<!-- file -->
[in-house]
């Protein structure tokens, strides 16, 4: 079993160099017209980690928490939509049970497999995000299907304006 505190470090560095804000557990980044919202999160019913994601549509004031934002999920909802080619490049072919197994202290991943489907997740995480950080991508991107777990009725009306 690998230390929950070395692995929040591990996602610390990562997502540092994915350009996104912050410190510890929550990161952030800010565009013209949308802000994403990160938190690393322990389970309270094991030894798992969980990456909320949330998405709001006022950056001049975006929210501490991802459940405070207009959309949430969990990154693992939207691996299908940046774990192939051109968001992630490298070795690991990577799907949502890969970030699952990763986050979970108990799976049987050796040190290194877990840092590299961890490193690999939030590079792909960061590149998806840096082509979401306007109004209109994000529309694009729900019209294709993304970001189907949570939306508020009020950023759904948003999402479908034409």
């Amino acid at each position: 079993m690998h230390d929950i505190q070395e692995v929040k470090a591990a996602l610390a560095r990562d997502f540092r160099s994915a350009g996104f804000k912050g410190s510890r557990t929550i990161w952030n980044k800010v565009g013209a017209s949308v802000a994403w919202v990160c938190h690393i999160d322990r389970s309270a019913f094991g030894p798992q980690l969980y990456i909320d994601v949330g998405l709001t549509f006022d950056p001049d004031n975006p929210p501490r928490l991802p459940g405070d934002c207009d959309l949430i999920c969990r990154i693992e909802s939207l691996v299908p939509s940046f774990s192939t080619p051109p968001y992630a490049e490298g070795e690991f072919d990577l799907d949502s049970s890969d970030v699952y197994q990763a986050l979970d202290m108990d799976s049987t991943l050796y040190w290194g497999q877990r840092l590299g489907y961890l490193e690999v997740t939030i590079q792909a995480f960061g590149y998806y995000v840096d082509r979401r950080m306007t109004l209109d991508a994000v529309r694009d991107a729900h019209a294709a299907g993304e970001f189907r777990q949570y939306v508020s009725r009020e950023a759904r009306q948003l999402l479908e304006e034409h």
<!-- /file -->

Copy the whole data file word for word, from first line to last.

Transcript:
[in-house]
């Protein structure tokens, strides 16, 4: 079993160099017209980690928490939509049970497999995000299907304006 505190470090560095804000557990980044919202999160019913994601549509004031934002999920909802080619490049072919197994202290991943489907997740995480950080991508991107777990009725009306 690998230390929950070395692995929040591990996602610390990562997502540092994915350009996104912050410190510890929550990161952030800010565009013209949308802000994403990160938190690393322990389970309270094991030894798992969980990456909320949330998405709001006022950056001049975006929210501490991802459940405070207009959309949430969990990154693992939207691996299908940046774990192939051109968001992630490298070795690991990577799907949502890969970030699952990763986050979970108990799976049987050796040190290194877990840092590299961890490193690999939030590079792909960061590149998806840096082509979401306007109004209109994000529309694009729900019209294709993304970001189907949570939306508020009020950023759904948003999402479908034409």
């Amino acid at each position: 079993m690998h230390d929950i505190q070395e692995v929040k470090a591990a996602l610390a560095r990562d997502f540092r160099s994915a350009g996104f804000k912050g410190s510890r557990t929550i990161w952030n980044k800010v565009g013209a017209s949308v802000a994403w919202v990160c938190h690393i999160d322990r389970s309270a019913f094991g030894p798992q980690l969980y990456i909320d994601v949330g998405l709001t549509f006022d950056p001049d004031n975006p929210p501490r928490l991802p459940g405070d934002c207009d959309l949430i999920c969990r990154i693992e909802s939207l691996v299908p939509s940046f774990s192939t080619p051109p968001y992630a490049e490298g070795e690991f072919d990577l799907d949502s049970s890969d970030v699952y197994q990763a986050l979970d202290m108990d799976s049987t991943l050796y040190w290194g497999q877990r840092l590299g489907y961890l490193e690999v997740t939030i590079q792909a995480f960061g590149y998806y995000v840096d082509r979401r950080m306007t109004l209109d991508a994000v529309r694009d991107a729900h019209a294709a299907g993304e970001f189907r777990q949570y939306v508020s009725r009020e950023a759904r009306q948003l999402l479908e304006e034409h």